Hookworms are parasitic worms that can be found in dogs. They’re typically found in the small intestine, but they may also reside in other areas such as the lungs and stomach if there is a large worm burden. The worms are about an inch long and have a curved shape with a pointed tip. Their scientific name, “Ancylostoma,” means “hooked mouth” in Latin, referring to the “hook” they use to bite onto the intestinal wall. As opposed to tapeworms and roundworms which passively absorb nutrients of the food ingested by the pet, they feed on blood.
Heartworms are spread by mosquitoes. A mosquito, when feeding on a dog, may pass heartworm larvae into the bloodstream. These larvae then mature within the blood vessels, and ultimately make their way to the heart. Large worm burdens can cause blockages and prevent blood and oxygen from properly circulating. Heartworm prevention medications affect the larval stage of heartworm so it is unable to grow into an adult and reproduce. Heartworm treatment is not cheap – there is only one medication that can treat heartworm, and pets require multiple visits to the vet for treatment. Cage rest is extremely important during treatment as the worms are killed and then broken down and expelled by the body; activity can cause circulation of these worm bits which can cause damage and even become life threatening.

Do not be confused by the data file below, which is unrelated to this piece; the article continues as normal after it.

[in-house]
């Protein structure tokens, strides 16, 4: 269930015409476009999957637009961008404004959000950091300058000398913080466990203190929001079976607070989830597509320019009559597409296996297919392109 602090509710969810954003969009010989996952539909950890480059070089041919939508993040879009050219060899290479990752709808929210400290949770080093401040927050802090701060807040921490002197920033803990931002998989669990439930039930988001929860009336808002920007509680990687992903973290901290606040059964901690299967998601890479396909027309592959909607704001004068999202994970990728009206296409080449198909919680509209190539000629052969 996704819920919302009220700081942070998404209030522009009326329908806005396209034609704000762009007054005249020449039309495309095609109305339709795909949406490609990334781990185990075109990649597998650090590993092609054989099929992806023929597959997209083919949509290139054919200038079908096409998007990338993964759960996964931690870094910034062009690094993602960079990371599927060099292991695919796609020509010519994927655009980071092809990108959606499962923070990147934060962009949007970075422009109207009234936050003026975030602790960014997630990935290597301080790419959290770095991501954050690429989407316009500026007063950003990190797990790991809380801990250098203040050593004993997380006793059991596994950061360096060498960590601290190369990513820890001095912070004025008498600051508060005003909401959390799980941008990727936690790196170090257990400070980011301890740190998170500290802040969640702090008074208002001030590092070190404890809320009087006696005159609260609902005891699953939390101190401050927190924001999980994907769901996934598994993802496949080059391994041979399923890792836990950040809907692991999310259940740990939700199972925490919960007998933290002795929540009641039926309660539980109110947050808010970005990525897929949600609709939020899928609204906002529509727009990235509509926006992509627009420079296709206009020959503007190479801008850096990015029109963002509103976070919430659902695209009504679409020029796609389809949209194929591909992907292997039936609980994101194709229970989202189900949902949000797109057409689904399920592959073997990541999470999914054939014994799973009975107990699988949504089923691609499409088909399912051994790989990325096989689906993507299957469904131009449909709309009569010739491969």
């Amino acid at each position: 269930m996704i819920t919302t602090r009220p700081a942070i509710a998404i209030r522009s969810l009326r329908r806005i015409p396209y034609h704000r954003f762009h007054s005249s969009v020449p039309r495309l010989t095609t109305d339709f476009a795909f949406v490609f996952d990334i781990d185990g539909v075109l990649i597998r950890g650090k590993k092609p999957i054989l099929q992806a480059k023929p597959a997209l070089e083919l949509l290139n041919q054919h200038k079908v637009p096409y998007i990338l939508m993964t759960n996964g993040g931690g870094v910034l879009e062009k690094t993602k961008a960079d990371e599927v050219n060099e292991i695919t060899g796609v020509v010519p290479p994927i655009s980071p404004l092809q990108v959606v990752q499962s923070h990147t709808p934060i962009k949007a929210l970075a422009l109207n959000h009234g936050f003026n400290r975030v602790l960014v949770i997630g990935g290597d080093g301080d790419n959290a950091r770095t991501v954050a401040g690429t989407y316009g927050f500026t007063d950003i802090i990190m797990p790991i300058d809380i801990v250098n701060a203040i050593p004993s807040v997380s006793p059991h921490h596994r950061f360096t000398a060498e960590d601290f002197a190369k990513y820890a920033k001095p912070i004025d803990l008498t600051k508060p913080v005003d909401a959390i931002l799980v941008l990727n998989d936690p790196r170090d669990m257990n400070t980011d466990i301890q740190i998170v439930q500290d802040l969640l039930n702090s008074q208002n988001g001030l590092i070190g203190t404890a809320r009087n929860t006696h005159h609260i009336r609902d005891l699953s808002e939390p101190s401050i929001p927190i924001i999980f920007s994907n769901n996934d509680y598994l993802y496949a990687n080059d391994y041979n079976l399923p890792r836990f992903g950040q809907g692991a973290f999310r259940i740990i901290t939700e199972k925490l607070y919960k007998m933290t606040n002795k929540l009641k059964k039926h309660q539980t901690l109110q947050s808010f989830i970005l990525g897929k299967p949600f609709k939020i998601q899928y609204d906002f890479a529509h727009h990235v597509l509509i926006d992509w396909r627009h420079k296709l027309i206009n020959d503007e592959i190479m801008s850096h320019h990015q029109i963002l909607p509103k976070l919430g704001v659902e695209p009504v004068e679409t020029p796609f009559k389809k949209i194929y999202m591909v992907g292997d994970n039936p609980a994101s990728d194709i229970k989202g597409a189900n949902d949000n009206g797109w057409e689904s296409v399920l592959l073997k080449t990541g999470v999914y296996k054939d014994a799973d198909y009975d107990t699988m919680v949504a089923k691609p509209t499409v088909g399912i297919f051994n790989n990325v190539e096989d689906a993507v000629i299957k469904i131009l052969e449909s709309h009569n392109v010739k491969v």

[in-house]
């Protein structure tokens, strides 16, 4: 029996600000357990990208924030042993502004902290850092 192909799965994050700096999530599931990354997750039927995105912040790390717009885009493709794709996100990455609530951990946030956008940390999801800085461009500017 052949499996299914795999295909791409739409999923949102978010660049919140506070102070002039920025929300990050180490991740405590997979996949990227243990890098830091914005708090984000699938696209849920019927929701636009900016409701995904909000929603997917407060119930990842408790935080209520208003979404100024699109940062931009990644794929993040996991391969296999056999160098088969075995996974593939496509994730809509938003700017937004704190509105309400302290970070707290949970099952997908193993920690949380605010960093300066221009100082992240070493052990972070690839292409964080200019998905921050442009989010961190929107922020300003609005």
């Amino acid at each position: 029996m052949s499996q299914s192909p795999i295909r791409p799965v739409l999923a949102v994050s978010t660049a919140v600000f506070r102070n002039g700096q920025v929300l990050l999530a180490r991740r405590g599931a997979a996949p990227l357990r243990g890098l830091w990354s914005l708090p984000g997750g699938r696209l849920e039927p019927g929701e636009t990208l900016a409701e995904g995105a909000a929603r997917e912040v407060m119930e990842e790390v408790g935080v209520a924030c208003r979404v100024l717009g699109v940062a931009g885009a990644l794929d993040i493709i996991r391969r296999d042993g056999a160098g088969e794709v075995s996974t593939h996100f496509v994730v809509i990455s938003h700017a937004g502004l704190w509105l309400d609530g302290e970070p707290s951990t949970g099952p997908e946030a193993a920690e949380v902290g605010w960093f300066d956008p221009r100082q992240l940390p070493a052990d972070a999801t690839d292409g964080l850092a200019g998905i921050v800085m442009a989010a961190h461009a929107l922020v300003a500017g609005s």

HOW CAN YOU PREVENT YOUR DOG FROM BECOMING INFECTED WITH THESE PARASITES?
Internal parasites are a common problem in dogs. Parasites can be transmitted through contact with infected stool or by ingesting infected insects, dirt, or food. Parasitic infection of meat is one of the concerns associated with feeding raw diets.
Roundworms in dogs are a common problem. The best way to prevent roundworms is to use a monthly preventive prescribed by your veterinarian and do regular stool testing (yearly) to screen for parasite eggs. Do not let your dog sniff or walk through areas where the feces of other animals is present. Talk to your veterinarian about what is right for your dog.